Project management lessons from our mothers

mother-and-childThe cynical among us might feel that special days like Mother’s or Father’s Day were created to boost the profits of greeting card companies, however there’s no doubt that we owe a great deal to our parents. Giving birth to a child meets the usual definition of a project in that it is a temporary and unique endeavor, it consumes resources, is fraught with uncertainty and yet is expected to deliver great value.

So what lessons could be learned from Project Baby?

Learn to separate the wheat from the chaff

When a lady is expecting a child, the flood gates seem to open for both wanted and unwanted advice from almost everyone around her. The key is to figure out which lessons are valuable and worth implementing – the same holds true when we manage our projects. Just because a particular lesson was applicable to a past project doesn’t mean it would apply to yours.

Celebrate the journey, not just the destination

The baby at the end of the pregnancy is the primary outcome we are hoping for. But that shouldn’t mean you don’t recognize the milestones leading up to the big day such as the first ultrasound image, the first time you hear the baby’s heartbeat, the first sign of the baby kicking or the baby shower. Even on projects which are structured to deliver a single, large change right at the end, we should still build in intermediate milestones to retain stakeholder interest and to renew flagging spirits of hardworking team members.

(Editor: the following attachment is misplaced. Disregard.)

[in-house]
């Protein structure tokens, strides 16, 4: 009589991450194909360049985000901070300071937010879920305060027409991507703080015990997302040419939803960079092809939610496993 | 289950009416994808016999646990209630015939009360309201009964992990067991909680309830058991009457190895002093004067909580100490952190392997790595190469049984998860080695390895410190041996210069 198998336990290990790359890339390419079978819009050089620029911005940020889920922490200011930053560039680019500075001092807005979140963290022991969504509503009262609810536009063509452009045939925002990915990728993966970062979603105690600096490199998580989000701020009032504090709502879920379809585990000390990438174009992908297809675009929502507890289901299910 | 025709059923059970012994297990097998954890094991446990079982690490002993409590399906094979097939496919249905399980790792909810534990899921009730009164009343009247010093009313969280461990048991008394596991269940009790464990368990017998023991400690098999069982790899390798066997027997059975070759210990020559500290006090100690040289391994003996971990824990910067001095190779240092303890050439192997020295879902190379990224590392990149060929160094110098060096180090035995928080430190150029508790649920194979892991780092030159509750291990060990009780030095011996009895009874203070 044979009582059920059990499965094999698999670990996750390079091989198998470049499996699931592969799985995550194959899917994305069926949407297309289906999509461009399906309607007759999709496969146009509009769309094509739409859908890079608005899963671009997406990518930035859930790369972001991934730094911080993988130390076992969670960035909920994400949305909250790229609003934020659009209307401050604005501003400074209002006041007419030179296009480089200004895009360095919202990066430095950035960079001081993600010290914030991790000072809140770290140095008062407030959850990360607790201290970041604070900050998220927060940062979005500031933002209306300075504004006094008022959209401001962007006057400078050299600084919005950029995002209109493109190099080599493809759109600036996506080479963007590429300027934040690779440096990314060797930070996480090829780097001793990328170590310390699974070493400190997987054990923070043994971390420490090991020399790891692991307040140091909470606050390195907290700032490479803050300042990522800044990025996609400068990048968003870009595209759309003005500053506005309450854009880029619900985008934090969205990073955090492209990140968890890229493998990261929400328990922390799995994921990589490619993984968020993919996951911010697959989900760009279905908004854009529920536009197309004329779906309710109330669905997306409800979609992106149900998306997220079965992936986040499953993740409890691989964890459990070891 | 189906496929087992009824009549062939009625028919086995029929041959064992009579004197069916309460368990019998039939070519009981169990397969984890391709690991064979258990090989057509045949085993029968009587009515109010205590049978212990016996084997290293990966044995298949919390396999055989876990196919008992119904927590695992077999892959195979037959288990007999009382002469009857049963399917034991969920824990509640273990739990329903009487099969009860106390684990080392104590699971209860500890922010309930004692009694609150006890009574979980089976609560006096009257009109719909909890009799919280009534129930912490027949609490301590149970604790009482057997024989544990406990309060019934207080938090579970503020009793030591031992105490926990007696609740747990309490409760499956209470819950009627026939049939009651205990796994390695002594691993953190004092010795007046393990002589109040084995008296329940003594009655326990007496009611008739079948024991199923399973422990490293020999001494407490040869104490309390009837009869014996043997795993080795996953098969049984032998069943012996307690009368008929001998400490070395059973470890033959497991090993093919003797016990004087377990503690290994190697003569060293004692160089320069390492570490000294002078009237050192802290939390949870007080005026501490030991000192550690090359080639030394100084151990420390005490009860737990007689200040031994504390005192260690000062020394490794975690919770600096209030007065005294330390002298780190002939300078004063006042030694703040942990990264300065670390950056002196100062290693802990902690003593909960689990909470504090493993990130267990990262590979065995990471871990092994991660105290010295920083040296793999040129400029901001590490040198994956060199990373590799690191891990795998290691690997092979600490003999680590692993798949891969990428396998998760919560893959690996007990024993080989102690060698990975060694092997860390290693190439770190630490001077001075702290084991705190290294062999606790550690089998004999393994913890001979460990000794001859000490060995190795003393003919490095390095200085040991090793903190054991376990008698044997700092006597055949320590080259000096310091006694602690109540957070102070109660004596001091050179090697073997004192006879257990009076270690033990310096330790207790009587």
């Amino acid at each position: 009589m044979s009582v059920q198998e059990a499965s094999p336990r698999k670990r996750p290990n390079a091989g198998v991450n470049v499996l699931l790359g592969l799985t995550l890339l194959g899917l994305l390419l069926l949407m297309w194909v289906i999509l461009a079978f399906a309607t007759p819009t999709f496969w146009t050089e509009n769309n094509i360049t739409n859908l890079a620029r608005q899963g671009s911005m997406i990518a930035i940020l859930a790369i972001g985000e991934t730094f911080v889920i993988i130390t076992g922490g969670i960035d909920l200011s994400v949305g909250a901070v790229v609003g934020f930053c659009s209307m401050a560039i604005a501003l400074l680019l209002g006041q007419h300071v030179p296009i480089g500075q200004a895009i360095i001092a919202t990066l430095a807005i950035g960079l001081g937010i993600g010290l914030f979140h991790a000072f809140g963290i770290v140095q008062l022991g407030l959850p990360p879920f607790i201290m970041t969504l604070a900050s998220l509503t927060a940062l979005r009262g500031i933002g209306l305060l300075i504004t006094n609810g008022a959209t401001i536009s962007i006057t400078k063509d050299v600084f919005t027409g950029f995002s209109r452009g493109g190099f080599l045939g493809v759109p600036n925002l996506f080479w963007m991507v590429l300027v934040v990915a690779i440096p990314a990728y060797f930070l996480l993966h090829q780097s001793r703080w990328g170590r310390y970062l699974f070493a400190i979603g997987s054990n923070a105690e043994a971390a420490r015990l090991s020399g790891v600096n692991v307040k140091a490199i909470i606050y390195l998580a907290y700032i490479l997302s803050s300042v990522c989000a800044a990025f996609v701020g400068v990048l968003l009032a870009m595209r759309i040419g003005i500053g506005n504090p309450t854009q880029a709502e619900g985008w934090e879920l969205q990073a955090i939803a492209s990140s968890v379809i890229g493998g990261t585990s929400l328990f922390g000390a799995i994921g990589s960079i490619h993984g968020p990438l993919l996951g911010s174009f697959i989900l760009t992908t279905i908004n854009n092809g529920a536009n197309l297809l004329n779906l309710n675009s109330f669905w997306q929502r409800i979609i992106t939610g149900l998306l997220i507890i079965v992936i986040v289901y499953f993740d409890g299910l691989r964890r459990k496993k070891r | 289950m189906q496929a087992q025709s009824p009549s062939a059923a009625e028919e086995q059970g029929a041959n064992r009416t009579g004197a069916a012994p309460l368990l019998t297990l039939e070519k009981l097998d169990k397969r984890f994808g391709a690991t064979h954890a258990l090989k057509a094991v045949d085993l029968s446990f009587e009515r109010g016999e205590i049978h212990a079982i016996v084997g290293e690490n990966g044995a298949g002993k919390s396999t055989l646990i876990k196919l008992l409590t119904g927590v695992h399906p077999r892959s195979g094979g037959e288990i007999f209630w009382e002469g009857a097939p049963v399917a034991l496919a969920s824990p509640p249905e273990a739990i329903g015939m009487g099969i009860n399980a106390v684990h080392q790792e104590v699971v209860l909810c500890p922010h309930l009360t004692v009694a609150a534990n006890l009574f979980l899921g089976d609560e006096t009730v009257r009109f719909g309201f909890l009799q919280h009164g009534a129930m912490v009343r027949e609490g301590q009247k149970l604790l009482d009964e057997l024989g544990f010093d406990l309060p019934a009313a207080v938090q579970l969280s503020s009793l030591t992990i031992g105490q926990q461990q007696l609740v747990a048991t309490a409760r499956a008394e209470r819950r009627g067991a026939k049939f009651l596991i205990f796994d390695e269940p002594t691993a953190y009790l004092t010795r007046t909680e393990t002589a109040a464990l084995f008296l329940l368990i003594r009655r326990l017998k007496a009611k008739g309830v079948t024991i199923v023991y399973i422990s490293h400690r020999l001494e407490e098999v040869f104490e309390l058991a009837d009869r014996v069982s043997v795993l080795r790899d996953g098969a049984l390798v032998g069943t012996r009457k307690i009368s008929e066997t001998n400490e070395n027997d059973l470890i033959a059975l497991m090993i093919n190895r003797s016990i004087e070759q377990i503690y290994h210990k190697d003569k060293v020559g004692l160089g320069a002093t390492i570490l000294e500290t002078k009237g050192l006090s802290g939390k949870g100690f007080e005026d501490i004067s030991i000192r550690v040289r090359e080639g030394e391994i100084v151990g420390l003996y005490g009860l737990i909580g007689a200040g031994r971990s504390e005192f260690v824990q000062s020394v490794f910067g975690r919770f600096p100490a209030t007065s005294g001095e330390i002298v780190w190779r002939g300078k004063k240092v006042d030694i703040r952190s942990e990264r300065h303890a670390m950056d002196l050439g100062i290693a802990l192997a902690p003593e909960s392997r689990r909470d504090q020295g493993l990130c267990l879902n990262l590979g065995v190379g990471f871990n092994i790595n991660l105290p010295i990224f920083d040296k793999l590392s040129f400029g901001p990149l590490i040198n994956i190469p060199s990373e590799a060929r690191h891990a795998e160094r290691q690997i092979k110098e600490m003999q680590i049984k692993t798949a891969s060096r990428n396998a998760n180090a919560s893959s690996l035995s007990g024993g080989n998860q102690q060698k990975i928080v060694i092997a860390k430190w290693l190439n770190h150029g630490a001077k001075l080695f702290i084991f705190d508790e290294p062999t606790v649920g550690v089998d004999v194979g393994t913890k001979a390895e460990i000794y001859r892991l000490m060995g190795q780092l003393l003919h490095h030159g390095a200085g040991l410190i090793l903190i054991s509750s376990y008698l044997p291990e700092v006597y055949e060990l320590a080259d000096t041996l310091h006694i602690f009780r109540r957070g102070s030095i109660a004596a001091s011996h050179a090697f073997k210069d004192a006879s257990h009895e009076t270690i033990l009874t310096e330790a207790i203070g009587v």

Planning is helpful, over-planning is not

A certain amount of planning helps to reduce the stress of a pregnancy. Scheduling regular doctor’s visits, booking prenatal classes, and preparing the baby’s room in advance are all good ideas. But too much planning could create its own stresses and you might be blindsided when a significant change (“But we thought it was going to be a boy!”) happens. Planning is an activity designed to shine a light on the unknown but there is always a risk in planning to a level of detail beyond the boundaries of the predictable.

Risk management should not be practiced just at the beginning of a project

Early in a pregnancy, we are informed of risks to the delivery of a healthy baby and we plan and implement risk response plans to manage them. This could include a commitment to controlling alcohol intake or putting our obsession with bungee diving on hold. However, based on our regular doctor’s visits, if we are informed of a new potential threat, we will re-evaluate our habits and adopt new countermeasures.

Stakeholder engagement is crucial but the buck stops at you

It’s important to understand and try to respect the suggestions and wishes of those closest to you when making decisions leading up to the baby’s birth, but the final decision must rest with you as you are primarily accountable for the health and well being of the newborn. On our projects, we’d like to have nothing but happy, supportive stakeholders, but sometimes doing the right thing means not pleasing everyone.

It’s a team achievement

A whole team of people collaborate to build a better baby. While the mother does the hardest work, her significant other, parents, other family members and friends, and the medical staff supporting her up to and during the delivery all work together to achieve project success. While there are opportunities for each team member to be a hero at one time or another over the life of a project, a high performing team is greater than just one or more of its parts.

Robert Heinlein wrote “Being a mother is an attitude, not a biological relation“.

Being an effective project manager is also an attitude, not just a role.



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